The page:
“Unfortunately, until today, it is difficult to even get funding to run such projects that we are trying to use to help deal with the trauma,” he observed, and explained, “Normal European agencies are looking for deliverables. They are looking for things like you can buy blankets and bags of rice and so forth and go and deliver. And then write the names of the people you gave. And the next day, you are able to write reports.”
Those are the easier ones to do; when you do the kind of training we are trying to do, for you to get the outcome, results, it will take many years, Fr. Ehusani says, underscoring the challenge of finding partners in initiatives with long-term results such as training and healing the healers.
The Abuja-based Priest said that the world needs to know what is happening in Nigeria where thousands of Christians have already been killed in the first days of 2021.
“The campaign with the international community should continue for attention to be drawn to what is happening. The UN should be aware of what is happening. Various international bodies should be aware of what is happening, those that can have some voice, those that borrow our government’s money because on account of this widespread insecurity, our economy is going down like never before,” he says.
Reflecting on the background of the situation of Christians in Nigeria, Fr. Ehusani noted that while attacks in the West African nation also target Muslims, Christians in the country are the ones who have had a long history of persecution and discrimination that date back to hundreds of years.
(Story continues below)
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“In 1804, there was a Jihad called the Ousman Dan Fodio jihad that overran the entire Northern Nigeria, 200 years ago,” he says, adding that the war against Christians created an impression that Northern Nigeria is Islamic.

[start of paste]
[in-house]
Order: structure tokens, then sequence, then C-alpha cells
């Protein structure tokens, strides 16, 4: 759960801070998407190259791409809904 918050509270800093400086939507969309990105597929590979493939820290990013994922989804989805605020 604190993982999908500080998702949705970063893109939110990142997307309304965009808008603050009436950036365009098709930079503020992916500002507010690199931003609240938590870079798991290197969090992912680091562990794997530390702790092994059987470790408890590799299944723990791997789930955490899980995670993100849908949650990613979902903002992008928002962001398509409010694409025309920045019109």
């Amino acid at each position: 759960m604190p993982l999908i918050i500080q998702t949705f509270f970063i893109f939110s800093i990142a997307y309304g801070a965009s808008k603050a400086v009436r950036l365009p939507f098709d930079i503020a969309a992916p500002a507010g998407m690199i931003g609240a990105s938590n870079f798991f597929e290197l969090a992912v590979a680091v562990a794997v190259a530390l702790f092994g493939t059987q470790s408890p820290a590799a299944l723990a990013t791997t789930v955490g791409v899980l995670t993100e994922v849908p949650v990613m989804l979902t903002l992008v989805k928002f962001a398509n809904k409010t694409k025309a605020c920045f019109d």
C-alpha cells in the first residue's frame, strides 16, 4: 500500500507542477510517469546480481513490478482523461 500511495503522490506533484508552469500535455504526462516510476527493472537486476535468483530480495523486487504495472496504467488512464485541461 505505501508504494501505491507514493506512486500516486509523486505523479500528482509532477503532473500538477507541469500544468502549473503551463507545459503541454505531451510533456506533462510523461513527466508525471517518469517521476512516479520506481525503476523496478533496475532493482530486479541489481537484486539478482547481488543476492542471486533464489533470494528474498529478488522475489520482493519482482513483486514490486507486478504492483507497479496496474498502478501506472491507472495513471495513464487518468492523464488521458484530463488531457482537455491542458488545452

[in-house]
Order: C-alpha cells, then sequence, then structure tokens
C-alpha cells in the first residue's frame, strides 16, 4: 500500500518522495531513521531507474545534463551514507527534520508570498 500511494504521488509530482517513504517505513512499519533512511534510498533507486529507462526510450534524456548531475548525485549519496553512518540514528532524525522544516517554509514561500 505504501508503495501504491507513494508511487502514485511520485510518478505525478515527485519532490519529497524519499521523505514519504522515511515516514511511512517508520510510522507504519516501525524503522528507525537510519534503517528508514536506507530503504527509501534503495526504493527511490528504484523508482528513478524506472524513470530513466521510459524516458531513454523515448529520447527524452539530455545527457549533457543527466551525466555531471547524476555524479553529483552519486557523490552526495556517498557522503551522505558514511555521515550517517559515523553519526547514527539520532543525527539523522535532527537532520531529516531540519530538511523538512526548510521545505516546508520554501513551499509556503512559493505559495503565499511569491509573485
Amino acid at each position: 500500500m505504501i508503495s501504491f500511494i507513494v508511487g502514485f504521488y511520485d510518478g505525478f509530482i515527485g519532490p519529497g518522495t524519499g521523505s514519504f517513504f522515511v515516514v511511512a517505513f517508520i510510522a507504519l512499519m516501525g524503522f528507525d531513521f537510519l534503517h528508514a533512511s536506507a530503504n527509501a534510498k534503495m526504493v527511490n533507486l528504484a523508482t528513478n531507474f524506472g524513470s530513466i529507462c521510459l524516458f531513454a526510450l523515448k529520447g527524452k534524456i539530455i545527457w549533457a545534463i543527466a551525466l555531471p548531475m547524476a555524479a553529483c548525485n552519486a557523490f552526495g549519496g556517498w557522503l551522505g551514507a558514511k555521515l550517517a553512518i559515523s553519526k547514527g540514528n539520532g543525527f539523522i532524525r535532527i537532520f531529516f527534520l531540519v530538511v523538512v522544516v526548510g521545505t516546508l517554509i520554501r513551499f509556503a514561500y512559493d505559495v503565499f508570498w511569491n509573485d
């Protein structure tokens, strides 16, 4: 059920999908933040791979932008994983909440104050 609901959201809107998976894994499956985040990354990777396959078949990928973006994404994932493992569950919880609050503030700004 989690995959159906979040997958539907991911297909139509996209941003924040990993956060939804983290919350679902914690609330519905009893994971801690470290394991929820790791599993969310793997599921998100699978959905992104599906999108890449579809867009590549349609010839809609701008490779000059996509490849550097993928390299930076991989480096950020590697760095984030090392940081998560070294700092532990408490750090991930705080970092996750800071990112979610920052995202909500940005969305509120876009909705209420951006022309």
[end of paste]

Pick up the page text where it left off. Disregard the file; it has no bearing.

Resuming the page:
Years later upon the arrival of Christianity, Fr. Ehusani narrates that many Christian missionaries were limited as to where they could go and preach.
“The British colonialists limited the Christian missionaries, saying, look, you can’t go into the Center of the town of these people. They are Muslims. Don't go in there to disturb the peace. You can only stay outside the city so that those who are non-Hausa and non-Fulani who come from other places, they are the ones you can preach to. Please don't go and disturb the peace,” he says.
With such structures in place, children growing up in Northern Nigeria are convinced that the region is an Islamic territory, the Catholic Priest says.
“Whatever is happening today did not just begin 10, 12 years ago,” he says, and adds, “It has a long history, a long history of exclusion.”
He says that to date, Christians in Northern Nigerian are locked out of some positions, including those in local government.
Additionally, the country has hundreds of tribes, with the prominent two oppressing others, Fr. Ehusani says.
“Nigeria has almost 400 indigenous groups, tribes. Now there are prominent tribes like the Hausas and the Fulanis. They just don't acknowledge those numerous groups who by the way, if you put all of them together, are the majority. But they have been oppressed for over 200 years,” he says.
The member of the Clergy of Nigeria’s Catholic Diocese of Lokoja bemoans the economic situation in Nigeria, with many foreign businesses closing up operations in the country and choosing to establish themselves in more peaceful countries.
“In 2015 when this government took over, we officially had 150 Naira to a dollar. Today, we have 500 Naira to a dollar,” he says, and adds, “Things are getting terrible because industries are closing; companies are relocating to either Kenya, Ghana or South Africa. Farmers are not able to go to farms. I mean, it's now a risky affair to go to your farm.”
“There are parts of this country where lots of people are living in internally displaced camps, IDP camps. So many people are now suffering,” Fr. Ehusani says.
He went on to call for spiritual solidarity saying, “We need the prayers of the international community of Christians.”
This is the last of the three-part series of analyses of insecurity in Nigeria amid attacks and abductions. The first part explained the parties involved and why the government seems unable to resolve the problem. The second part focused on how the militants fund their operations. This third part has addressed a psycho-spiritual initiative, which was realized in a partnership that benefits victims of Christian persecution in Nigeria and the traumatized in a host of other African countries.